Katie Kennedy, the Sundance Institute’s associate director of corporate development, concedes that these types of events do “bring some layer of entertainment to the festival for all the constituents that are there.” The drawback, she says, is what can happen when these unofficial venues represent themselves to sponsors as being aligned with Sundance. “In some instances things are overpromised and underdelivered, and that corporation then associates that with the Festival.”
Ironically, some of the bigger artists who bring so much buzz to the festival can find themselves performing for less-than-attentive audiences at such venues. “Many times with the pop-up venues or even the parties attached to premieres, they’re not really there to listen to the artist,” says ASCAP assistant veep Loretta Munoz (who produces the ASCAP Music Cafe). “Everyone wants to get in to that party or that venue or that event … but once they get there they’re talking to each other.”
The most contentious addition to the 2011 mix appears to be the House of Blues Foundation Room, which will take over the Star Bar on Main Street, one-time home to the ASCAP Music Cafe. The pop-up space isn’t hosting any events directly related to the festival. Instead, Park City local Toby Martin, who is a partner in the venture, insists they are serving the needs of the community.
“Locals often complain that they don’t get to be part of anything at Sundance — they can’t go to the parties — so we did a special sale of tickets (to Foundation Room events) two weeks ago so locals could buy them,” he says. “We want to provide them with something really first class on the size that Sundance is doing.”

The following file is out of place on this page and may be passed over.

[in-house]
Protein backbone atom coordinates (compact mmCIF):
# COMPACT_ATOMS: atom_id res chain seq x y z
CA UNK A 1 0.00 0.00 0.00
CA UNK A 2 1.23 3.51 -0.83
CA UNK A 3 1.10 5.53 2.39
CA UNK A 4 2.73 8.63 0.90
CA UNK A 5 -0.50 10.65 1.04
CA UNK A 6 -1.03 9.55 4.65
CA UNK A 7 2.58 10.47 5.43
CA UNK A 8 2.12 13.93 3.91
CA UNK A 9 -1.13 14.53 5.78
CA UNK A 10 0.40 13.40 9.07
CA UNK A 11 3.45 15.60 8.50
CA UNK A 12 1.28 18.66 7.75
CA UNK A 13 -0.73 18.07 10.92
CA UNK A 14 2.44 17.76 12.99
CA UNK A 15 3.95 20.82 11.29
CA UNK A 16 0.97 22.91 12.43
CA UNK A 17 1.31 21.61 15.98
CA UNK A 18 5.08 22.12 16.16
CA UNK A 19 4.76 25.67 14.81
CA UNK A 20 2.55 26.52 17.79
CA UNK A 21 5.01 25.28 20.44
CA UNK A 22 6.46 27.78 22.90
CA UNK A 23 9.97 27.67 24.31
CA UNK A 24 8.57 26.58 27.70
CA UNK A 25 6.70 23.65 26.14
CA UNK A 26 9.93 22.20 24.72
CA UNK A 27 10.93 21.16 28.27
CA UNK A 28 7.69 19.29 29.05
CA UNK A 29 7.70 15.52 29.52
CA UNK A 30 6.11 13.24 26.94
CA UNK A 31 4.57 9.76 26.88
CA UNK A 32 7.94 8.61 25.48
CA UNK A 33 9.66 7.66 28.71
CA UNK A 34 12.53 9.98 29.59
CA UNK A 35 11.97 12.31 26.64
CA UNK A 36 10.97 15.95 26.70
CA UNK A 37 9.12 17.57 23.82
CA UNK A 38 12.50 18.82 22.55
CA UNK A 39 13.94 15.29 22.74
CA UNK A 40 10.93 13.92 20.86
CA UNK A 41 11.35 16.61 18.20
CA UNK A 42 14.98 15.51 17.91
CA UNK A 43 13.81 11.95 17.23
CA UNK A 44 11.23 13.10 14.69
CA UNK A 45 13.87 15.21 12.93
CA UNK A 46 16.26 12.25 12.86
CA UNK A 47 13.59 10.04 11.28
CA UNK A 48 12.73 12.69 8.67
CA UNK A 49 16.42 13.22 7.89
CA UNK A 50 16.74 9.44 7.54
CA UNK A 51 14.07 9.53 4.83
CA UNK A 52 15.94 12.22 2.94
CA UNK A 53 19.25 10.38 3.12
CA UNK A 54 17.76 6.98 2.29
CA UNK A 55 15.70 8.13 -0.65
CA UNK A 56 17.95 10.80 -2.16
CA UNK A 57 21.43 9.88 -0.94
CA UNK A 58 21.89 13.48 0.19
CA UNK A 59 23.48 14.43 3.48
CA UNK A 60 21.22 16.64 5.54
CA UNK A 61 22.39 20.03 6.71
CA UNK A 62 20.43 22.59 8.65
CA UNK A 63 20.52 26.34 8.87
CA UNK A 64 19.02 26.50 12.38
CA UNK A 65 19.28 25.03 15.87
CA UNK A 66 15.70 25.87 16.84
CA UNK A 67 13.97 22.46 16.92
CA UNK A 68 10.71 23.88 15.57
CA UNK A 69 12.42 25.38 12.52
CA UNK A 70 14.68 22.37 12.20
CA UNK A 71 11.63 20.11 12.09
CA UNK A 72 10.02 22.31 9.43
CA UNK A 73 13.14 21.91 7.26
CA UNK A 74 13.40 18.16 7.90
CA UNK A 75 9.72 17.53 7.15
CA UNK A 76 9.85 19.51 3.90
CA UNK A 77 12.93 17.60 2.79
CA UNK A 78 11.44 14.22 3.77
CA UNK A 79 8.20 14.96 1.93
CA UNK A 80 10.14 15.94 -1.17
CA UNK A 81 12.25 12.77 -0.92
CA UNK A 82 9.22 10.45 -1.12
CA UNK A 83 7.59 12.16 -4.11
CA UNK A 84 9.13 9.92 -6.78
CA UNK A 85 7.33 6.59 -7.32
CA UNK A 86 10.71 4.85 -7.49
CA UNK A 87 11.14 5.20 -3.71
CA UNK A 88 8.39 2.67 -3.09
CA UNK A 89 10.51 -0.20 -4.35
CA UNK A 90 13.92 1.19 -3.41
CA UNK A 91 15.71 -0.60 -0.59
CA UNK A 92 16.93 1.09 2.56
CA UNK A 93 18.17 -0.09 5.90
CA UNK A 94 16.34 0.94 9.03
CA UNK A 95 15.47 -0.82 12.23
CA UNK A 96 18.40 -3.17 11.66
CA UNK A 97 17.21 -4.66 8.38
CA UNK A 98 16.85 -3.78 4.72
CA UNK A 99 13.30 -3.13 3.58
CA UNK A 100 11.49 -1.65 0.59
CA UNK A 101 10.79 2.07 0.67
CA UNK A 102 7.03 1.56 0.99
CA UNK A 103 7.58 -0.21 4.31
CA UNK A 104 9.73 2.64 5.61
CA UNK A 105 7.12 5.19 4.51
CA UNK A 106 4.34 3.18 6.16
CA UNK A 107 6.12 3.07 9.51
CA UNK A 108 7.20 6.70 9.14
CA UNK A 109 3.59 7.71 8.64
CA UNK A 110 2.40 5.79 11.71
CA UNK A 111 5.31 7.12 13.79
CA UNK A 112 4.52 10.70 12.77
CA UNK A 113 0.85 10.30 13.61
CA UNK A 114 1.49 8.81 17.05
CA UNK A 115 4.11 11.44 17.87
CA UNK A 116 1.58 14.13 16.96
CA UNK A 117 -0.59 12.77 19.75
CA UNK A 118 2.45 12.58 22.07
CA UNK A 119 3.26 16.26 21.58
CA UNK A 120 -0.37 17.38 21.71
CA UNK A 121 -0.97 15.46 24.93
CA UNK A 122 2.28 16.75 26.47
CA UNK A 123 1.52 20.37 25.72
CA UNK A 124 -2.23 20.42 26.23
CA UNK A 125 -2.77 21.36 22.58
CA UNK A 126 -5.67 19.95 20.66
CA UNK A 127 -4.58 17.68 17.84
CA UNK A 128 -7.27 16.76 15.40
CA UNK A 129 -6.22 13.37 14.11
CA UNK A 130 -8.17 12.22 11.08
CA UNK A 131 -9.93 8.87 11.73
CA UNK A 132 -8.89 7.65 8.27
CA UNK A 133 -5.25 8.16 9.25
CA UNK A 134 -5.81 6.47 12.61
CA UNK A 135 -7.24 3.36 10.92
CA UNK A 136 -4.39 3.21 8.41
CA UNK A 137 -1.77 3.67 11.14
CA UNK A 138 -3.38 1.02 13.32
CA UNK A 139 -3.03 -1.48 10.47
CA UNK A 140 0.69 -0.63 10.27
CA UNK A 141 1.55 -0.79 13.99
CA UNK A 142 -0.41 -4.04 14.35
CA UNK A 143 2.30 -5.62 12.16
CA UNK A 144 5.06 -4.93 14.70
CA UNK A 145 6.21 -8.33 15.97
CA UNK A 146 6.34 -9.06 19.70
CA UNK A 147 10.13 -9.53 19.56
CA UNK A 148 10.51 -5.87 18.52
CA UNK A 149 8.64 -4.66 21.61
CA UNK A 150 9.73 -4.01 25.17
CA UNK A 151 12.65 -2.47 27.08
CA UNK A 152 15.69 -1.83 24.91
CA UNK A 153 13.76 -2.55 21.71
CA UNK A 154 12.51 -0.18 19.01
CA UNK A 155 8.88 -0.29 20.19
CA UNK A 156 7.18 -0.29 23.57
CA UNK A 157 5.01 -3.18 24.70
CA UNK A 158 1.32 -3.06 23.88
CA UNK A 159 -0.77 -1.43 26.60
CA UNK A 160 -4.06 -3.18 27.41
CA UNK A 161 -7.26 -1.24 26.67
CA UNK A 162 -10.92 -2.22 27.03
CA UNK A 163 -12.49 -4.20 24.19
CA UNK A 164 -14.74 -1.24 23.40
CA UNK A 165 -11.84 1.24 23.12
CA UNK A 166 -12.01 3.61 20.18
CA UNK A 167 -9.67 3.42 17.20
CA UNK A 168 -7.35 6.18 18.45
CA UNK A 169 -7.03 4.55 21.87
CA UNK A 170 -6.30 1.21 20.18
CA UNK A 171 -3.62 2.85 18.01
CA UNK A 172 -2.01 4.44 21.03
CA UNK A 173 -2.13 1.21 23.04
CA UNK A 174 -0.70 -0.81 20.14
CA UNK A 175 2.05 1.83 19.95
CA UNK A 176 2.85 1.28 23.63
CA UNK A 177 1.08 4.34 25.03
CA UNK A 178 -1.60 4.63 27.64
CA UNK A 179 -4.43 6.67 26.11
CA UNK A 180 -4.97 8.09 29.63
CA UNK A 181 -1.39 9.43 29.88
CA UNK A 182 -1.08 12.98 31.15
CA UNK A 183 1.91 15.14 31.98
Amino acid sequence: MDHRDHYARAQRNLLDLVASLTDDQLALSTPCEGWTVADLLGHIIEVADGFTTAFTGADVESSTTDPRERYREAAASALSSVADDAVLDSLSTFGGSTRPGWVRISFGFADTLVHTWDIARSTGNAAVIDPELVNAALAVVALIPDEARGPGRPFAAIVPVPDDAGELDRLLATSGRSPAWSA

Scheduled acts include Third Eye Blind, the Pussycat Dolls, the Neon Trees, and a reportedly massive party for Slash’s new company, Slasher Films.
So just how big a promotional platform is Sundance for artists like this? “We think it’s important enough that we try to pay everybody half of what they would normally make,” says Martin with a chuckle, adding, “I was willing to make an argument to Taylor Swift that, ‘it seems to me you wanna be a movie star, so what better place to be seen than in Park City during Sundance?’?”
The “see and be seen” attitude is in many ways antithetical to the stated purpose of the Sundance Institute, and in fact the officially tied-in ASCAP Cafe is unconcerned about the competition from these venues. As Kennedy notes, “We are an independent-minded organization and we believe in bringing attention to (emerging) artists. We try to mirror that in the way that the ASCAP Music Cafe is programmed, so you would never really see a Snoop Dogg there.”
This year’s featured Cafe performers include St. Vincent, the Chapin Sisters, the Low Anthem, and actor Paul Reiser, a composer who is making his Sundance music debut with Julia Fordham — all of whom, incidentally, pay their own way to Park City.
“Our main focus is to present our songwriters and composers to filmmakers, the audience, the judges,” says Munoz. “It is truly set up as a listening room. … From the artists’ point of view it’s always a place they want to play because of that fact.”